I hope this helps.

Posted : 17/12/2013 9:49 am
Posts: 38
Eminent Member

I strongly suggest to test it on a "safe" device if its a sensitive case. There are numerous of devices that store encrypted backups of .key files and the settings.db in other partitions.

After reboot the device will try to match hashes with the backup files and restore them eventually or do a wipe (worst case)

So its a try&error method anyway.

Posted : 19/12/2013 5:41 pm
Posts: 14
Active Member

Often, you have quite a few of options

- Attempting to read the device as it is with a standard mobile forensics package such as a UFED.
- Attempting to read data via ADB if the device is on.
- Attempting to fastboot a recovery mod with root access, such as CWRM directly into RAM like a boot CD by using fastboot boot (no one has mentioned this yet?) and doing a full nanddump, for example to a previously-wiped SD-card you've inserted in the device. This way you often get all the benefits of root access and a recovery mod without rooting or flashing the device.
- Attempting to read the device via a flasher box, such as a RIFF box (you have fairly little risk if you're using jigs and you test the box a few times to see how it works).
- Attempting to read data via ADB.
- Using other rooting methods, such as the auto-root function in Oxygen Forensics.

Often, you can just follow this list from top to bottom…

Posted : 22/12/2013 11:57 pm
Posts: 8
Active Member

A couple of weeks ago, the iPhone world discovered an exploit (not fixed) that allowed anyone to bypass the lockscreen and access the phone, messages, and even pictures.

Well, the bug has been caught in the GS3 world now, too. A few days ago, mobile enthusiast Terence Eden discovered a flaw that also allowed limited access to certain features of your Samsung Galaxy S3, and only in very certain circumstances. And it works no matter what protection you have enabled…Pattern Lock, PIN, Password, or Face Unlock.

Steps to Exploit #1
Lock your phone and turn the screen back on.
Go to Emergency Call.
Select the Emergency Contact icon on the bottom left.
When in the Emergency Contact screen, hit the Home button.
You will see a flash of your Home Screen (no matter what launcher you are using).
In that second when the Home Screen flashes, you can select an app/widget to execute.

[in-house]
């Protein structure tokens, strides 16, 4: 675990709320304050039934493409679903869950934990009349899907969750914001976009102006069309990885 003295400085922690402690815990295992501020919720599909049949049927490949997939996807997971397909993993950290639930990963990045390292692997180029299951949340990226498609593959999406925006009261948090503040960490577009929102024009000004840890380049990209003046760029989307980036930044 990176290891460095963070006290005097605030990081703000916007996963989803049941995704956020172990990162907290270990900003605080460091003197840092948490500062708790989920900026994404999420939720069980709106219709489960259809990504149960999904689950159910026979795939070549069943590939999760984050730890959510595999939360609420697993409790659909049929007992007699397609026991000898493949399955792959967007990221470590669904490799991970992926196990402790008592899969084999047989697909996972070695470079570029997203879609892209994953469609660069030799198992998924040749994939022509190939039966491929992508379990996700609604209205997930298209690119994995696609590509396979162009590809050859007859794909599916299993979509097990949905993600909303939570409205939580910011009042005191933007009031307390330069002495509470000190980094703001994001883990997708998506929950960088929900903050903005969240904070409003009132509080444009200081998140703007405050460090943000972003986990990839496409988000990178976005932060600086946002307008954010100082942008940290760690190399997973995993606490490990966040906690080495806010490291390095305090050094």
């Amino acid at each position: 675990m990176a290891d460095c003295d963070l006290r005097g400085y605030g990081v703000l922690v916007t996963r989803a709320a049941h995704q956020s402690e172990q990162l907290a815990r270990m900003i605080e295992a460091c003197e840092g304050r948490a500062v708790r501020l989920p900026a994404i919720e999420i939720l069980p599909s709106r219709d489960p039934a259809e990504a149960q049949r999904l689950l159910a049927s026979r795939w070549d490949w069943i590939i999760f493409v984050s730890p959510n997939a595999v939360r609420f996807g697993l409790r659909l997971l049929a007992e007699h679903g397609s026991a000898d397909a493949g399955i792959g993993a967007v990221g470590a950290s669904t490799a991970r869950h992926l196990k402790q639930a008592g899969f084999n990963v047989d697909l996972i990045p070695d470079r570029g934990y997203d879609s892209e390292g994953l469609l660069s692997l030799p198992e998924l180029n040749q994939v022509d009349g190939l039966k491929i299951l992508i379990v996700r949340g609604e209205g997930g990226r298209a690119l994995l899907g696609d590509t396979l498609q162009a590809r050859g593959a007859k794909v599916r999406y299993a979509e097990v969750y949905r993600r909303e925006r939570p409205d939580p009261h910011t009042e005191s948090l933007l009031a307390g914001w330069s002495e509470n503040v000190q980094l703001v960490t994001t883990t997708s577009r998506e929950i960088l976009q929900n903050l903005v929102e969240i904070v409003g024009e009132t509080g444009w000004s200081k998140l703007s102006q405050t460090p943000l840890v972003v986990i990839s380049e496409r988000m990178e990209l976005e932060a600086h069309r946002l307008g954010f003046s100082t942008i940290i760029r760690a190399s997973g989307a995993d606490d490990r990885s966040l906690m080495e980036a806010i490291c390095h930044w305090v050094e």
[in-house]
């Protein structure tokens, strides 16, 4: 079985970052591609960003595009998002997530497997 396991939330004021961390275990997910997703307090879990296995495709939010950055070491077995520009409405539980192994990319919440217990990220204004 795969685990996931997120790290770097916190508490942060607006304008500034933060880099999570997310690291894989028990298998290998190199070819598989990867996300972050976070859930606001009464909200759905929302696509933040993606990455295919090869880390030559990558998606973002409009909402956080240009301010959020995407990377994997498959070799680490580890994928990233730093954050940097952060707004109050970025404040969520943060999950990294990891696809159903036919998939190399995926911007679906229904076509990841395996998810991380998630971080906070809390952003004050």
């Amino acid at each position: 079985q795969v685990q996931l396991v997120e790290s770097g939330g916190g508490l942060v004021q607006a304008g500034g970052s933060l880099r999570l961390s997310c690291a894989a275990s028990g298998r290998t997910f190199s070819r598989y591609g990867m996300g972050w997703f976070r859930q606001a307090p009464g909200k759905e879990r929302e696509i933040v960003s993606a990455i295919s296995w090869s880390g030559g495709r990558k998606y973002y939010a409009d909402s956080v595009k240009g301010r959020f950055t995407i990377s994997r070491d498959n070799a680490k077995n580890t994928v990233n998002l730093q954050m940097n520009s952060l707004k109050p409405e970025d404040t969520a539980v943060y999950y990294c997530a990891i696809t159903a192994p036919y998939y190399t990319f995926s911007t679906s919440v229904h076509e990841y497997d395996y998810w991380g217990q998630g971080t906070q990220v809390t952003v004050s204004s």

The limitations with this exploit are that almost anything you select will run in the background, and you will be back at the lock screen. Where this exploit can be effective is if, let's say, you have a Direct Dial widget on your homescreen. In this case, someone can hit this widget, and the call will go through.

While this is something that should be fixed, it doesn't actually allow you to do much, so really, it's not all that scary. Unfortunately, the fun doesn't end there.

Yesterday, Sean McMillan of Full Disclosure opened up the initial exploit and discovered something much scarier. If successful, not only will this exploit open up the full contents and capabilities of your S3, but it will disable the lock screen completely until the phone is rebooted.

Steps to Exploit #2
Lock your phone and turn the screen back on.
Go to Emergency Call.
Select the Emergency Contact icon on the bottom left.
When in the Emergency Contact screen, hit the Home button.
Immediately after hitting Home, press the Power button.
If you did this correctly, the next time you press Power, your device will go directly to your homescreen.
This is obviously not good. Sean does note that you may need to do this multiple times to get it to work. Also, it doesn't matter what launcher you are using, or whether you are using a lockscreen replacement or not.

In the interest of full disclosure, I tried about 30 times, both with my rooted/modded phone, and with a bone-dry stock phone, and I couldn't replicate it.

But, just because I couldn't do it, doesn't mean it isn't real and dangerous. At this point, there has not been any word out of Samsung regarding this exploit, but I imagine a response and a patch will be on their way shortly.

This tip came from an iPhone repair center, where it’s common for people to bring in a phone for fixing and then forget to provide the pass-code.
Atif Naser

Posted : 23/12/2013 10:49 am